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Gospel reflection for May 19, 2024, The Solemnity of Pentecost

The disciples and members of the household of Jesus had reassembled in Jerusalem to celebrate the Jewish festival of Shavout (Pentecost). This celebration -- 50 days after Pesach (Passover) -- commemorates the moment when God delivered the Torah (Law) to Moses. The transmission of the Torah is the expression of the covenantal relationship of God to his people Israel, and lays out for them the foundation of their communal and religious obligations. While the Hebrews who left Egypt with Moses were related by blood, the covenant takes this relationship and deepens it as an expression of divine selection. They were bound now, not just by their common ancestry in Abraham, but specifically through Sarah. Abraham and other sons, one with Hagar and six with Keturah, but it is only those of the Abraham-Sarah line who are signified by God as the chosen people. At Mount Sinai, with the reception of the Torah, the people are forged and formed into one covenanted people.

Now, 50 days after the Resurrection of Jesus, and only 10 days after his Ascension, God will forge a new people into a new covenant, as the Holy Spirit descends upon those gathered together in this house in Jerusalem. Now not just the Jewish people, now not just all of the varied descendants of Abraham, but rather the entire human race is drawn into one family, with a share in one promise of salvation, in and through Jesus Christ.

Celebrating that moment when once Israel was born, now it is the birth of a new people whom we have come to call the EKKLESIA -- the assembled -- the Church.

Unlike the gift of the Torah, which is a singular moment in time and observed as a moment of God’s time, Pentecost is an ever-present reality, continuing to enliven and empower the church each moment of each day.

In his fourth century treatise, Against Heresies, St. Irenaeus affirms: “This was why the Lord had promised to send the Advocate: he was to prepare us as an offering to God. Like dry flour, which cannot become one lump of dough, one loaf of bread, without moisture, we who are many could not become one in Christ Jesus without the water that comes down from heaven.”

Though we think of the Holy Spirit coming in power upon the apostles as tongues of fire, the Spirit also comes to us with the subtlety of drops of rain or the wisp of a breeze. The transformation brought about by the Spirit occurs in many diverse ways.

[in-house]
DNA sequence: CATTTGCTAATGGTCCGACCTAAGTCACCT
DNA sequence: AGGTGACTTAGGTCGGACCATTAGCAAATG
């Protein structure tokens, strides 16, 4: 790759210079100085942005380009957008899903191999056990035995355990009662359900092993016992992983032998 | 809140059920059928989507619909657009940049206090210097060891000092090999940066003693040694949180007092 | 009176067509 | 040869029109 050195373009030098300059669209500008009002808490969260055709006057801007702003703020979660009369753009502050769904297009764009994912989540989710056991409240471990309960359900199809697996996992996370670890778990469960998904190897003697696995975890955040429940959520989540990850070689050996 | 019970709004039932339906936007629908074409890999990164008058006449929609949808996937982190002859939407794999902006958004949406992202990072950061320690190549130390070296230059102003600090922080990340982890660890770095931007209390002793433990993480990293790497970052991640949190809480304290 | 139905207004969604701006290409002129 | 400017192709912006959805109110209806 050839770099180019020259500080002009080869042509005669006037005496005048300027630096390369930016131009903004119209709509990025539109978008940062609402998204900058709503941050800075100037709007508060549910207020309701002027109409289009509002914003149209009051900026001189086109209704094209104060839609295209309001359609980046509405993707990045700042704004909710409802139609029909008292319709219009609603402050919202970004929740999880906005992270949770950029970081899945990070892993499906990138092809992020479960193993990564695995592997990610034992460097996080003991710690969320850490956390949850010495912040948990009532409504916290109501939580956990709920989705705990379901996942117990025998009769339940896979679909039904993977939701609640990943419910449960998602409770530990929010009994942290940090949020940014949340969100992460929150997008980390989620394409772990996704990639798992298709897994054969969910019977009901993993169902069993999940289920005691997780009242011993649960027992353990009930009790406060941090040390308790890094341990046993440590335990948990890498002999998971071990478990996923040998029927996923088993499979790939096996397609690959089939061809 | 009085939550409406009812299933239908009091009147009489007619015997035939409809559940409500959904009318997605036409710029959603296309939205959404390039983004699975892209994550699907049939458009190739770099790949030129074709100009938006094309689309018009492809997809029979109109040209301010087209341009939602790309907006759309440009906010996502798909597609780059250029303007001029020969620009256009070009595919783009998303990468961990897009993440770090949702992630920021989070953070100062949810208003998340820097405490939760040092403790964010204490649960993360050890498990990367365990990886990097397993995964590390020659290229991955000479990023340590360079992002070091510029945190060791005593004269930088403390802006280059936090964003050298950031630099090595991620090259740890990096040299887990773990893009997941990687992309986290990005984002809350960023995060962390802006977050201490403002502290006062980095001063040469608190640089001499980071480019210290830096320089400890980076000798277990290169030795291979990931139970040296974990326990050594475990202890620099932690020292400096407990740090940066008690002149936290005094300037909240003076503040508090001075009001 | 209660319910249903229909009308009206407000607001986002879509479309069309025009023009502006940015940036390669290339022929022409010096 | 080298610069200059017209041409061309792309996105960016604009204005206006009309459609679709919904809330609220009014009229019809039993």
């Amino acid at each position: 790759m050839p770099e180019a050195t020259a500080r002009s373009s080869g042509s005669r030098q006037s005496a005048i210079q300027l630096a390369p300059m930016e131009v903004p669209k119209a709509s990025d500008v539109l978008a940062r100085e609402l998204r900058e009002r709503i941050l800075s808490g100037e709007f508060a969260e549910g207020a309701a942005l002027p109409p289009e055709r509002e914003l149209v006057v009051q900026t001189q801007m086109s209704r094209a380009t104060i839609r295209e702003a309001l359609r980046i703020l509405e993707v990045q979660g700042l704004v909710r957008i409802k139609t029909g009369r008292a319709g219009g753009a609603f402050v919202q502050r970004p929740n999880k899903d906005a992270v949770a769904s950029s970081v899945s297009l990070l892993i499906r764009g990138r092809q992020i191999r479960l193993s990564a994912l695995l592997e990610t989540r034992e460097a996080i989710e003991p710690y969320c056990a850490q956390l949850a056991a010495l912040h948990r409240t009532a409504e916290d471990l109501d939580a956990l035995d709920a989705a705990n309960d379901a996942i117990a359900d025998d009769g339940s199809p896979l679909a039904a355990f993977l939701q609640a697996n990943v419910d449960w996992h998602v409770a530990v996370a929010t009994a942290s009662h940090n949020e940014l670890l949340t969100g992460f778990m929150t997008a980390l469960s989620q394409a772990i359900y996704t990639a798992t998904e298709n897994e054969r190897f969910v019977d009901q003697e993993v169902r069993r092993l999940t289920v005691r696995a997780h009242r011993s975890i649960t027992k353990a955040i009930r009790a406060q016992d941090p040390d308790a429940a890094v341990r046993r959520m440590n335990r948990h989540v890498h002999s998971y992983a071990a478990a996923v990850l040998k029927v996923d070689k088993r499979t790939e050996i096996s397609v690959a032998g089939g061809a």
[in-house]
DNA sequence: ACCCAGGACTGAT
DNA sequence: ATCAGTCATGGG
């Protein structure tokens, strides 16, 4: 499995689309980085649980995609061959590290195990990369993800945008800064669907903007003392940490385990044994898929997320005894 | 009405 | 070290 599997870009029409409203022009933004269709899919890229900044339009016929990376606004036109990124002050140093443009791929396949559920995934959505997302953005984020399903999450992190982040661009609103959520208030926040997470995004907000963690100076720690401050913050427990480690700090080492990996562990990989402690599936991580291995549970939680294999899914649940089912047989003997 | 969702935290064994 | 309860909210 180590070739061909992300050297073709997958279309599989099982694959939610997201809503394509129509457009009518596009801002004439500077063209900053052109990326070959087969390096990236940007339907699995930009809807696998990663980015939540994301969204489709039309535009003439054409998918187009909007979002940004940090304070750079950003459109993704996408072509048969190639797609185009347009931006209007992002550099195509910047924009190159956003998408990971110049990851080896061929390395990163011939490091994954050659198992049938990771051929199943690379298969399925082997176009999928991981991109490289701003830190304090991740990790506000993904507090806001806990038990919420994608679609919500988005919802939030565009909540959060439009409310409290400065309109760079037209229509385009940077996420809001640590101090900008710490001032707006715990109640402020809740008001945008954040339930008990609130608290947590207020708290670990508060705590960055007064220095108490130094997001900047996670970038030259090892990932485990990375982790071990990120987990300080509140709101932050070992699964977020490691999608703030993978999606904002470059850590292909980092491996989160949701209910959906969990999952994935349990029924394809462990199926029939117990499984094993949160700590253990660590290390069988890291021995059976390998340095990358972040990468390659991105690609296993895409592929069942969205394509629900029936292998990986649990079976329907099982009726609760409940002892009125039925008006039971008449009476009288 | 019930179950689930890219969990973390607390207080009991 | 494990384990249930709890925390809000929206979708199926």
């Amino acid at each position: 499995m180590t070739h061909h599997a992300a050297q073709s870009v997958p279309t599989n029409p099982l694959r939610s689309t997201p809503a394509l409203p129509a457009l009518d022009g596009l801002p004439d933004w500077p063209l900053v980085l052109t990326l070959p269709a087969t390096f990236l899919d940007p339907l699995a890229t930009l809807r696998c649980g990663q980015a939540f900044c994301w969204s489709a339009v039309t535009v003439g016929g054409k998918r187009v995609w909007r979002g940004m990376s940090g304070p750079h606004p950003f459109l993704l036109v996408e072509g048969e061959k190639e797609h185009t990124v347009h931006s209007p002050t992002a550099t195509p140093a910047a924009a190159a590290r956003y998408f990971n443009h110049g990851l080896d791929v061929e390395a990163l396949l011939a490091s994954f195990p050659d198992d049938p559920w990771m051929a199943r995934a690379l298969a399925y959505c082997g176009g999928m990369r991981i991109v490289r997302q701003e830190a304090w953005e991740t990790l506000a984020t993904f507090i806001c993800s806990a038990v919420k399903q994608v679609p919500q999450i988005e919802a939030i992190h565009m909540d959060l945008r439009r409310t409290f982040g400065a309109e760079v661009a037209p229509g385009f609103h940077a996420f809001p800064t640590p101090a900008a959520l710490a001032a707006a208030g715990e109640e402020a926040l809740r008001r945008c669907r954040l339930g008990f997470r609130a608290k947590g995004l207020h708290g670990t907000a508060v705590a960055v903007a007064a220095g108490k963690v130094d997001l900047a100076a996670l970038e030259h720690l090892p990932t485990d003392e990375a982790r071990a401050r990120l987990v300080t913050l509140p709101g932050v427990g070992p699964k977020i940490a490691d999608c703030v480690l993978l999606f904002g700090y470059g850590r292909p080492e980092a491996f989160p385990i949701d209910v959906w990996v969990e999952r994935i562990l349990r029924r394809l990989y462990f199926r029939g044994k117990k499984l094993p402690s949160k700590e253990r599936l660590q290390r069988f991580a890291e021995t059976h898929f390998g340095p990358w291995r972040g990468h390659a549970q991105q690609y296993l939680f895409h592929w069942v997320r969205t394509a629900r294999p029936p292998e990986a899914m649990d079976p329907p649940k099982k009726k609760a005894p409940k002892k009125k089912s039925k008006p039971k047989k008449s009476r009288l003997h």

St. Paul instructs the Church of his time -- the Galatians and the Corinthians specifically -- that the Holy Spirit bestows all of the Gifts necessary for the Church to the Church. The Spirit is poured out to each member of the Body of Christ in a measure relative to that person’s ability and for the edification of the Church itself. No gift is given to build-up an individual over and against the whole.

Not all of the Gifts of the Holy Spirit are clear, not all of them are dramatic, not all of them serve the church universal. But each Gift -- even if it is a specific Gift used for a very specific point in time -- is given so that the Body of Christ can continue to grow on the pilgrimage to the fulfillment of the Kingdom of God.

While we like to reflect on the saints and great leaders within the Church who exercised a powerful ministry and have left to the Church a great legacy of faith and service, it is the daily work of those in soup kitchens, schools, the public forum, and the small mission chapels in obscure places in the world, where the Holy Spirit continues to gift the Church with what we need to fulfill the Great Commission given to us by Jesus at his Ascension.

We may not feel any different when we are baptized, confirmed or ordained. There is no rush of power or physical change, but the effects of the power of the Holy Spirit are seen in work that we all do on behalf of the Kingdom of God.

Let us embrace this change and the movement of the Spirit, and not stand as stumbling blocks who work against the presence of the Holy Spirit moving in our lives and in the life of the Church.

Father Garry Koch is pastor of St. Benedict Parish, Holmdel.